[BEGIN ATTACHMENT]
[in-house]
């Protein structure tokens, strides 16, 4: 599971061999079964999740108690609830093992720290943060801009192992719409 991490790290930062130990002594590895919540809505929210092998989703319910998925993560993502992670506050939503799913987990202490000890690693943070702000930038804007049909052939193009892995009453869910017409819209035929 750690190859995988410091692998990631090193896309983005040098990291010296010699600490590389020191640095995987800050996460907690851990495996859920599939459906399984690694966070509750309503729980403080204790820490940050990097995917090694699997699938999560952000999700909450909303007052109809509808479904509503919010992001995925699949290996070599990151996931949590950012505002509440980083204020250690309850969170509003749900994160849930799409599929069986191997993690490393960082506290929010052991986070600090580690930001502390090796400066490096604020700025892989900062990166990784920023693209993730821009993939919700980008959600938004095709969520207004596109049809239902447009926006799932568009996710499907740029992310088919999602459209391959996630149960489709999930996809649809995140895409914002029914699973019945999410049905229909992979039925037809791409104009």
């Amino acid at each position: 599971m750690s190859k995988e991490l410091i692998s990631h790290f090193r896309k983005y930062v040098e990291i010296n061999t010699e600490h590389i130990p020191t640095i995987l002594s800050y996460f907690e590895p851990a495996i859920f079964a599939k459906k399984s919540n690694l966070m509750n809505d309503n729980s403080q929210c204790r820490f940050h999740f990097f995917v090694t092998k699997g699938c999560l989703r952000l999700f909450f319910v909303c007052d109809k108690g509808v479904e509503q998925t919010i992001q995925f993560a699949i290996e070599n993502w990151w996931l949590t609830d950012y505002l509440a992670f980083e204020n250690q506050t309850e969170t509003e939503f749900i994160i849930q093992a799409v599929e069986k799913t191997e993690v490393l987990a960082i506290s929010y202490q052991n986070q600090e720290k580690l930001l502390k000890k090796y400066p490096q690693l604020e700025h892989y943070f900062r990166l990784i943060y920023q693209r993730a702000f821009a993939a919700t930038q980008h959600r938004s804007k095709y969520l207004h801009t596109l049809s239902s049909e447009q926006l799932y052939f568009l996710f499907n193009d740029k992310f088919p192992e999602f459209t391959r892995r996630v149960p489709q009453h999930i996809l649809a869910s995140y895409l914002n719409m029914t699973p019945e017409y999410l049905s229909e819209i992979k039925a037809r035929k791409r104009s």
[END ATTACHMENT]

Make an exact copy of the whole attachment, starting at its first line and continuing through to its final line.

[in-house]
């Protein structure tokens, strides 16, 4: 599971061999079964999740108690609830093992720290943060801009192992719409 991490790290930062130990002594590895919540809505929210092998989703319910998925993560993502992670506050939503799913987990202490000890690693943070702000930038804007049909052939193009892995009453869910017409819209035929 750690190859995988410091692998990631090193896309983005040098990291010296010699600490590389020191640095995987800050996460907690851990495996859920599939459906399984690694966070509750309503729980403080204790820490940050990097995917090694699997699938999560952000999700909450909303007052109809509808479904509503919010992001995925699949290996070599990151996931949590950012505002509440980083204020250690309850969170509003749900994160849930799409599929069986191997993690490393960082506290929010052991986070600090580690930001502390090796400066490096604020700025892989900062990166990784920023693209993730821009993939919700980008959600938004095709969520207004596109049809239902447009926006799932568009996710499907740029992310088919999602459209391959996630149960489709999930996809649809995140895409914002029914699973019945999410049905229909992979039925037809791409104009």
């Amino acid at each position: 599971m750690s190859k995988e991490l410091i692998s990631h790290f090193r896309k983005y930062v040098e990291i010296n061999t010699e600490h590389i130990p020191t640095i995987l002594s800050y996460f907690e590895p851990a495996i859920f079964a599939k459906k399984s919540n690694l966070m509750n809505d309503n729980s403080q929210c204790r820490f940050h999740f990097f995917v090694t092998k699997g699938c999560l989703r952000l999700f909450f319910v909303c007052d109809k108690g509808v479904e509503q998925t919010i992001q995925f993560a699949i290996e070599n993502w990151w996931l949590t609830d950012y505002l509440a992670f980083e204020n250690q506050t309850e969170t509003e939503f749900i994160i849930q093992a799409v599929e069986k799913t191997e993690v490393l987990a960082i506290s929010y202490q052991n986070q600090e720290k580690l930001l502390k000890k090796y400066p490096q690693l604020e700025h892989y943070f900062r990166l990784i943060y920023q693209r993730a702000f821009a993939a919700t930038q980008h959600r938004s804007k095709y969520l207004h801009t596109l049809s239902s049909e447009q926006l799932y052939f568009l996710f499907n193009d740029k992310f088919p192992e999602f459209t391959r892995r996630v149960p489709q009453h999930i996809l649809a869910s995140y895409l914002n719409m029914t699973p019945e017409y999410l049905s229909e819209i992979k039925a037809r035929k791409r104009s």